The sharp declines coincide with increased attention from regulators, academic institutions and the public to pharmaceutical company marketing practices. A number of companies have settled federal whistleblower lawsuits in recent years that accused them of improperly marketing their drugs.

In addition, the Physician Payment Sunshine Act, a part of the 2010 health reform law, will soon require all pharmaceutical and medical device companies to publicly report payments to physicians. The first disclosures required under the act are expected in September and will cover the period of August to December 2013.

Within the industry, some companies are reevaluating the role of physician speakers in their marketing repertoire. GlaxoSmithKline announced in December that it would stop paying doctors to speak on behalf of its drugs. Its speaking tab plummeted from $24 million in 2011 to $9.3 million in 2012.

Not all companies have cut speaker payments: Johnson and Johnson increased such spending by 17 percent from 2011 to 2012; AstraZeneca’s payments stayed about flat in 2012 after a steep decline the previous year.

ProPublica has been tracking publicly reported payments by drug companies since 2010 as part of its Dollars for Docs project. Users can search for their doctors to see if they have received compensation from the 15 companies that make such information available online.  (We’ve just updated our application to include payments made through the end of 2012, totaling $2.5 billion. Forest Labs, which only began reporting in 2012, reported speaking payments of $40 million, more than any other company in Dollars for Docs.)

Some companies in the database said their declines have less to do with the Sunshine Act and more to do with the loss of patent protection for key products. Lilly, for example, began facing generic competition to its blockbuster antipsychotic Zyprexa in late 2011. Its antidepressant Cymbalta lost its patent at the end of 2013.

“The value of educational programs tends to be higher when we’re launching a new medicine or we have new clinical data/new indication,” Lilly spokesman J. Scott MacGregor said in an email, adding that the drop in speaking payments also reflects the increased use of web conferencing.

Pfizer’s patent on Lipitor, its top-selling cholesterol drug, expired in 2011.

“Like any other company, our business practices must adapt to the changing nature of our product portfolio, based in part on products going off patent and new products being introduced into the market,” company spokesman Dean Mastrojohn said in an email.


Novartis’ patent for its breast cancer drug Femara expired in 2011, its hypertension drug Diovan in 2012 and its cancer drug Zometa in 2013. In a statement, Novartis said that speaking payments dropped in 2012, in part, because of a shift from big blockbuster drugs that many doctors prescribe toward specialty products prescribed by fewer physicians. Resources were also shifted “to support potential future product launches.”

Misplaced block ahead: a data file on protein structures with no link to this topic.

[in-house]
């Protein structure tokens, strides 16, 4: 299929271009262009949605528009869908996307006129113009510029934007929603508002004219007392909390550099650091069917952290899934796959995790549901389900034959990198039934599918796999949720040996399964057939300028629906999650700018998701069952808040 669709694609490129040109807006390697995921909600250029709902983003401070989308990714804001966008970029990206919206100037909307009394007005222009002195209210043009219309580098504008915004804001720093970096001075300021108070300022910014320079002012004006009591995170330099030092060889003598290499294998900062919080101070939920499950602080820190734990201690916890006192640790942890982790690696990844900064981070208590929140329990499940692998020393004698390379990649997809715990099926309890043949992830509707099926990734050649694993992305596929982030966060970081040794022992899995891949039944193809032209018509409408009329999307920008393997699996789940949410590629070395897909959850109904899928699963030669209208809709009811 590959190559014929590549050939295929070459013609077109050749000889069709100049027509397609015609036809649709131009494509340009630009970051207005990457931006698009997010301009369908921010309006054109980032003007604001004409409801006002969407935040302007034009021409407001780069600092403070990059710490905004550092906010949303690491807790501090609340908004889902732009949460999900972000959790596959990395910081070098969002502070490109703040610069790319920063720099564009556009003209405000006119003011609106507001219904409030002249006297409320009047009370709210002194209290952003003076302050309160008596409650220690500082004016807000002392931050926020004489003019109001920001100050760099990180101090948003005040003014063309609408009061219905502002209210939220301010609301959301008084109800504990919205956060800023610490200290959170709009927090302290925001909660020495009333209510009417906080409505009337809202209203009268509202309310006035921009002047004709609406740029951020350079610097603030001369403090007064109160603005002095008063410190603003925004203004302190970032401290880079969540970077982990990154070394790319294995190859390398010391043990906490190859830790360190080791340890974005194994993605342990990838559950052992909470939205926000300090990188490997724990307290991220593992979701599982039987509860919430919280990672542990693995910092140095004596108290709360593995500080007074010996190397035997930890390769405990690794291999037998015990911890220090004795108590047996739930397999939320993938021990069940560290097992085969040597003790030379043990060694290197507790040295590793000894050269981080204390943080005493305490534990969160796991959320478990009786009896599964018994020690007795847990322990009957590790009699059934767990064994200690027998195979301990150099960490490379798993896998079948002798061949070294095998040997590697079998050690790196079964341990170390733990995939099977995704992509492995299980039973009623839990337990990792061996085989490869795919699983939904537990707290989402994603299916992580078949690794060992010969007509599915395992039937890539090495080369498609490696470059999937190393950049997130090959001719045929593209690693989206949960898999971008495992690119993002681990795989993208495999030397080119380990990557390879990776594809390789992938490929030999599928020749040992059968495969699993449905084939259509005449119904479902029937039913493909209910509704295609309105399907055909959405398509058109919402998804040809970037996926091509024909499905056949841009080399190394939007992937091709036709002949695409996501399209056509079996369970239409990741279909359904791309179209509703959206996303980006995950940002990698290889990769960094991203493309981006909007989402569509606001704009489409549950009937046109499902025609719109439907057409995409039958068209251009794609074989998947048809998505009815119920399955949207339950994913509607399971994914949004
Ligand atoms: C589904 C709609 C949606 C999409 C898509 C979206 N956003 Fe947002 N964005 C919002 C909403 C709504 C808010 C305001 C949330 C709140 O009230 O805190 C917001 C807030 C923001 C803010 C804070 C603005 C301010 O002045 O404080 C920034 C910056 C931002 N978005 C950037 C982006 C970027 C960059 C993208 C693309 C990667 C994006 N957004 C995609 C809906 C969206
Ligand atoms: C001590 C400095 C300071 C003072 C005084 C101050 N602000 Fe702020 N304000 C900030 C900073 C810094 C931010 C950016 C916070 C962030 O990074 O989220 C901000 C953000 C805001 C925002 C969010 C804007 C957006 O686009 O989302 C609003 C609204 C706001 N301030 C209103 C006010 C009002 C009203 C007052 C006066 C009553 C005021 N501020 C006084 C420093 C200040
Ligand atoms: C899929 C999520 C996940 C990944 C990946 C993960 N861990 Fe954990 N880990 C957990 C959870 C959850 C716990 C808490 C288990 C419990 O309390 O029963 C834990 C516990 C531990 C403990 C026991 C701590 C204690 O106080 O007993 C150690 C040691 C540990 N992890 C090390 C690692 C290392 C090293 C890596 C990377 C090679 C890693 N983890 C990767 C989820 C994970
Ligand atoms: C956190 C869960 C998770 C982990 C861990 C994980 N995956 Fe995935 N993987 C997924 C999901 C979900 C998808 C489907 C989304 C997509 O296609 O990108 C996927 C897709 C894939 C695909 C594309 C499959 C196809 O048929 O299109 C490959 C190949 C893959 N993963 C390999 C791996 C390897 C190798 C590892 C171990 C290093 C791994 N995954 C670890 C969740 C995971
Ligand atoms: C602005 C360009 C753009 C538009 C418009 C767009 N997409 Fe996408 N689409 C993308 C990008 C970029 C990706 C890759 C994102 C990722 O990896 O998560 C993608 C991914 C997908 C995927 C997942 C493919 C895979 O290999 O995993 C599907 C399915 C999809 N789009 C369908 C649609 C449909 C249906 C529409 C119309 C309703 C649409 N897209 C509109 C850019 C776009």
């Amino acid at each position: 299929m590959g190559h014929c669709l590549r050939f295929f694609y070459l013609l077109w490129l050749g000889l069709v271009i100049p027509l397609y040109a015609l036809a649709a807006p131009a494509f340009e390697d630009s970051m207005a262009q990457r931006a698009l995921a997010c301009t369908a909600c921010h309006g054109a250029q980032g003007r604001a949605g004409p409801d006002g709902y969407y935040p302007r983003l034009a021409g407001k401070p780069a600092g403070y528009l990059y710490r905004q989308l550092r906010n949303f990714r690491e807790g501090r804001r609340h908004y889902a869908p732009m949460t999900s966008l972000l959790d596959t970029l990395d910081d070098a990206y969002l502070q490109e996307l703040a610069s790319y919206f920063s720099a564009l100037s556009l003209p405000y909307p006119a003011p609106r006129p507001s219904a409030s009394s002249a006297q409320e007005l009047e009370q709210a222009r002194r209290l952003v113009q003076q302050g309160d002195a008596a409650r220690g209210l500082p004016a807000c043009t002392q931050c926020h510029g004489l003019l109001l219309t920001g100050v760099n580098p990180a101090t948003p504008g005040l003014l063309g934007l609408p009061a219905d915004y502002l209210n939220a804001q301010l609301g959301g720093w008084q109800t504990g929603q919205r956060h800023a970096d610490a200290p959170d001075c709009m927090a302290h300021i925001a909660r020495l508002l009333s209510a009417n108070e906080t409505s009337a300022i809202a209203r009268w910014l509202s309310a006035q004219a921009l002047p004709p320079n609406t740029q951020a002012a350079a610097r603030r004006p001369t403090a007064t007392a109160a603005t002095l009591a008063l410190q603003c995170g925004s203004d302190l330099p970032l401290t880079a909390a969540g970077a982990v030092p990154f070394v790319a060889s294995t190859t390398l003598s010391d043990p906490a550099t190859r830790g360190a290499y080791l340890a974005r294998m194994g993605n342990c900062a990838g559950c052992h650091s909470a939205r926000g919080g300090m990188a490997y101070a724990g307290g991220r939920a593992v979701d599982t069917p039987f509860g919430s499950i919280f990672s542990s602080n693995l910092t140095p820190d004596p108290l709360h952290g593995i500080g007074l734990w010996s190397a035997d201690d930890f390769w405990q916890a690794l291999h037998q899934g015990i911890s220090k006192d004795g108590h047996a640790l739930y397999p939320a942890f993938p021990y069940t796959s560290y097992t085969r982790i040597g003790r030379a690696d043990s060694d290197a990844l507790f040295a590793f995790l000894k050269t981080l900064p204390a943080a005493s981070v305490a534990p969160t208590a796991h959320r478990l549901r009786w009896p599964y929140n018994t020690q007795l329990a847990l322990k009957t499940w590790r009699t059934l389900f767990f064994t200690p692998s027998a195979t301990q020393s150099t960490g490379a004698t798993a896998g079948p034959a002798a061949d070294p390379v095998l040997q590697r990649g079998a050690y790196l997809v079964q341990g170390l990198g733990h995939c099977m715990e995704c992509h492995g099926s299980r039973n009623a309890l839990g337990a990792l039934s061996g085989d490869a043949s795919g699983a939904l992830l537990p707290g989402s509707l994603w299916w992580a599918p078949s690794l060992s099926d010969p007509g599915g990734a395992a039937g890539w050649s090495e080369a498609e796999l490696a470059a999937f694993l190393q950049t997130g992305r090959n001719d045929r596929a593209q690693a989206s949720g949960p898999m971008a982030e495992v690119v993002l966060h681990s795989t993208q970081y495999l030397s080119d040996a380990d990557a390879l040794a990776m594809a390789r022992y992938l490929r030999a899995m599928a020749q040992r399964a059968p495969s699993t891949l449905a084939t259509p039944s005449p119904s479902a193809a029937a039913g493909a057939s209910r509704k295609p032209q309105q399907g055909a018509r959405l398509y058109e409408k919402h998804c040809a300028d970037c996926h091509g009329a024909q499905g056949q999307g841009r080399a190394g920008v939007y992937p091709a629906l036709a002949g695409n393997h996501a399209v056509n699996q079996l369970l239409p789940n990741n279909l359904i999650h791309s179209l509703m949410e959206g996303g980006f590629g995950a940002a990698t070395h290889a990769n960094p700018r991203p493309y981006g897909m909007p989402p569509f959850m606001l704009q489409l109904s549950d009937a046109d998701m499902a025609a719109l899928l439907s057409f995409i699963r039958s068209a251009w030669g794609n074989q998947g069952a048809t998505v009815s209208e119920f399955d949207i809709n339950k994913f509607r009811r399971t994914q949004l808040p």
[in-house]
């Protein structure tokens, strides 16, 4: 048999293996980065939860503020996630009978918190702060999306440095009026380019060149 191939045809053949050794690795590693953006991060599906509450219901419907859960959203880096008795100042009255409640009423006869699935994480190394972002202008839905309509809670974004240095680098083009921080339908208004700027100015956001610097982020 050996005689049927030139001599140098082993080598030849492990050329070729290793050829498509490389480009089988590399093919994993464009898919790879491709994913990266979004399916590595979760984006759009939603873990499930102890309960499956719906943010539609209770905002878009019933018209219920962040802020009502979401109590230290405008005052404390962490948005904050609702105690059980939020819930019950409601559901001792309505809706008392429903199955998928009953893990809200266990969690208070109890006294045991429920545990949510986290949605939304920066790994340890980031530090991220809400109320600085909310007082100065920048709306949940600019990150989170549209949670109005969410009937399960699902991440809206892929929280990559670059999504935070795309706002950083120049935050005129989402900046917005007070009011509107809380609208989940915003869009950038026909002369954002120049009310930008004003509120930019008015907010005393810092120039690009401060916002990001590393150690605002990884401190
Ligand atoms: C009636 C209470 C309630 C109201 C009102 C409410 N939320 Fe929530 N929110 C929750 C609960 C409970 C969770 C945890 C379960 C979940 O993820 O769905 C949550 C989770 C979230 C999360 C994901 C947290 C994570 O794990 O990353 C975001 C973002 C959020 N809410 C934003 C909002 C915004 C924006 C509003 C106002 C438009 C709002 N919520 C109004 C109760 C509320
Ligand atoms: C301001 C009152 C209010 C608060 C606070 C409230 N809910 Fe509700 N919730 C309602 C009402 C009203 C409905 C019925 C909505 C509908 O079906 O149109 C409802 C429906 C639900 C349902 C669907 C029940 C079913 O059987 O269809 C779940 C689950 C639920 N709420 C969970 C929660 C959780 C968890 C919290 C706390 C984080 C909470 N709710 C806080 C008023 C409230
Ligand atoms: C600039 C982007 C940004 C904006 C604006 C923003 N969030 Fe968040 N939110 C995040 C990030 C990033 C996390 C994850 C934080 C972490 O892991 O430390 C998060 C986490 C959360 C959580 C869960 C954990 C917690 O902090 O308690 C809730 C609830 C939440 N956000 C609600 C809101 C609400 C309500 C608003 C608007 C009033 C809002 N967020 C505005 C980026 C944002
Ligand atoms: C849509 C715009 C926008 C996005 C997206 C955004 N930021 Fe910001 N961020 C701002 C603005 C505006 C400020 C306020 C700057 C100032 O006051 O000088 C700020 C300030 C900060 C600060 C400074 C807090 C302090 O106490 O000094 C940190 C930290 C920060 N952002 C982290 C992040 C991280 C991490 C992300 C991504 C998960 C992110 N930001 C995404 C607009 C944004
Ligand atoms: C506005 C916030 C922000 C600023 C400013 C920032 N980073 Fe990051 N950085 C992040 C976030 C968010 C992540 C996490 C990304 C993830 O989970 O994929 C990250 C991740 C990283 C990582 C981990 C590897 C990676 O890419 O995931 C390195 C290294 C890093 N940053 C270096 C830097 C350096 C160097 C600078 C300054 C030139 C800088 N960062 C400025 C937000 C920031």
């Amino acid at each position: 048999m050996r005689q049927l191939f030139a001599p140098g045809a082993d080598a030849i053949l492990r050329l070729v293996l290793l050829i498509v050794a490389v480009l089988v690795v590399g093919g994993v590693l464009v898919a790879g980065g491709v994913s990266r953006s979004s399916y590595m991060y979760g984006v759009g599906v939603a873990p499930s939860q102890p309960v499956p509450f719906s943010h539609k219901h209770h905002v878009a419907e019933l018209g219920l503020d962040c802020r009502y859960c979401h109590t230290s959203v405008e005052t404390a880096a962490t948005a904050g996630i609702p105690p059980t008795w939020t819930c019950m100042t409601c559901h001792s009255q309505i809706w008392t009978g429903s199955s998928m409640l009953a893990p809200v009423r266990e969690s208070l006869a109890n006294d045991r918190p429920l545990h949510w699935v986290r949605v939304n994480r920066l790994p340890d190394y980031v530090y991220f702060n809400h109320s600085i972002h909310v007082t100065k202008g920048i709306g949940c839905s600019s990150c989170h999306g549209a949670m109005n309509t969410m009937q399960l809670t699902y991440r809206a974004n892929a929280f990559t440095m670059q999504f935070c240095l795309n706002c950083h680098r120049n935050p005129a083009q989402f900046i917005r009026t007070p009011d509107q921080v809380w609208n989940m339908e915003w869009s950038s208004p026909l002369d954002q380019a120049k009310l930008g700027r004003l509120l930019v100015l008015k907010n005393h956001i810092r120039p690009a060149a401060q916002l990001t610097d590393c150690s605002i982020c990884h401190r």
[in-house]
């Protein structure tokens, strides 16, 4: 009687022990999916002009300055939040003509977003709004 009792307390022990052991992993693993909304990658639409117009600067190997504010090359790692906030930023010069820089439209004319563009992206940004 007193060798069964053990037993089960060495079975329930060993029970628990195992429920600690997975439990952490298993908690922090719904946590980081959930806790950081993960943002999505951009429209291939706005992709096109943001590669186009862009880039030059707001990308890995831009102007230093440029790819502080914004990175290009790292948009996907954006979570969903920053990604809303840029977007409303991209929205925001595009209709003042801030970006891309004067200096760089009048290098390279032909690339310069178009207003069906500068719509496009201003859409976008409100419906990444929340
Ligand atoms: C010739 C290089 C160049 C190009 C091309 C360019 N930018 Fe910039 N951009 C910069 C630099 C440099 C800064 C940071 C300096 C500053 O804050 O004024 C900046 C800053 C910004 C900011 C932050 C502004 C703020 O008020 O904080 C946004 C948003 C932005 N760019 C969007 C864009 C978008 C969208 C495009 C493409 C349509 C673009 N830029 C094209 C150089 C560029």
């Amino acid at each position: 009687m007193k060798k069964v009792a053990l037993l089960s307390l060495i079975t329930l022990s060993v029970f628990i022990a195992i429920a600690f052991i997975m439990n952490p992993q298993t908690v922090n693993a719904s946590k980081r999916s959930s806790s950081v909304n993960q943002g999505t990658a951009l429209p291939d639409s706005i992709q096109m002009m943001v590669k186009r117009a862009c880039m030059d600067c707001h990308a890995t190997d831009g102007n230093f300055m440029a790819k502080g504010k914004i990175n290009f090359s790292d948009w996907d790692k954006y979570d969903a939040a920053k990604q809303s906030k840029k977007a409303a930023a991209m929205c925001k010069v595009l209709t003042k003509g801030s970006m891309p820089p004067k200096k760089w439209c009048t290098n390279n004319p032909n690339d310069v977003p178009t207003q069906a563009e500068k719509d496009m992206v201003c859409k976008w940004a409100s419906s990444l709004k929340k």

The industry’s increased emphasis on expensive specialty medications for such conditions as multiple sclerosis or Hepatitis C, has been striking, said Aaron Kesselheim, an assistant professor of medicine at Harvard Medical School. A piece in the New England Journal of Medicine last week noted that half of the 139 drugs approved by the Food and Drug Administration since 2009 were for rare diseases and cancers.

 “It’s possible the number of physicians they need to support sales of these items is less, leading to lower payments overall,” Kesselheim said.

In some cases, companies maintained or made smaller cuts to other forms of physician compensation while pulling back dramatically on speaking payments.  Pfizer’s spending on consultants dropped 9 percent from 2011 to 2012, far less than its payments to speakers. The company’s spending on research stayed essentially the same.

Lilly increased spending on physician researchers by more than 20 percent, while reducing payments to consultants by more than two-thirds.

Many bioethicists and leaders of major academic medical centers frown upon physicians delivering promotional talks for drug companies, saying they turn doctors into sales representatives rather than leaders in research and patient care.

Officials with the Pharmaceutical Research and Manufacturers of America, the industry trade group, dispute this characterization. They said they are working with their member companies to prepare for the Sunshine Act and have created a campaign to promote the value of drug company-doctor collaborations.

“Companies will make their own independent decisions about how to engage professionals,” said Kendra Martello, PhRMA’s deputy vice president of strategic operations.

Scott Liebman, an attorney who advises pharmaceutical companies on the Sunshine Act, said it’s too early to know how much the law’s requirements are affecting company practices, in part because it’s so new. The fact that some companies are cutting back on speaking while preserving their spending on research and consulting suggests that other business forces could be at play, he added.

“It’s very hard to pinpoint exactly why that’s happening,” Liebman said. “I think there’s a lot of potential answers to that. I just don’t know which is the right one.”




R Balakrishnan

3 years ago

A very senior friend of mine, in the pharma industry- says that the position of the 'medical' reps should be done away with- Pharma cos can use the net and the doctors should be made to give annual exams to see that they are up to date with latest developments- New drugs can be sent in the form of mailers to doctors- This could reduce drug prices by thirty percent at least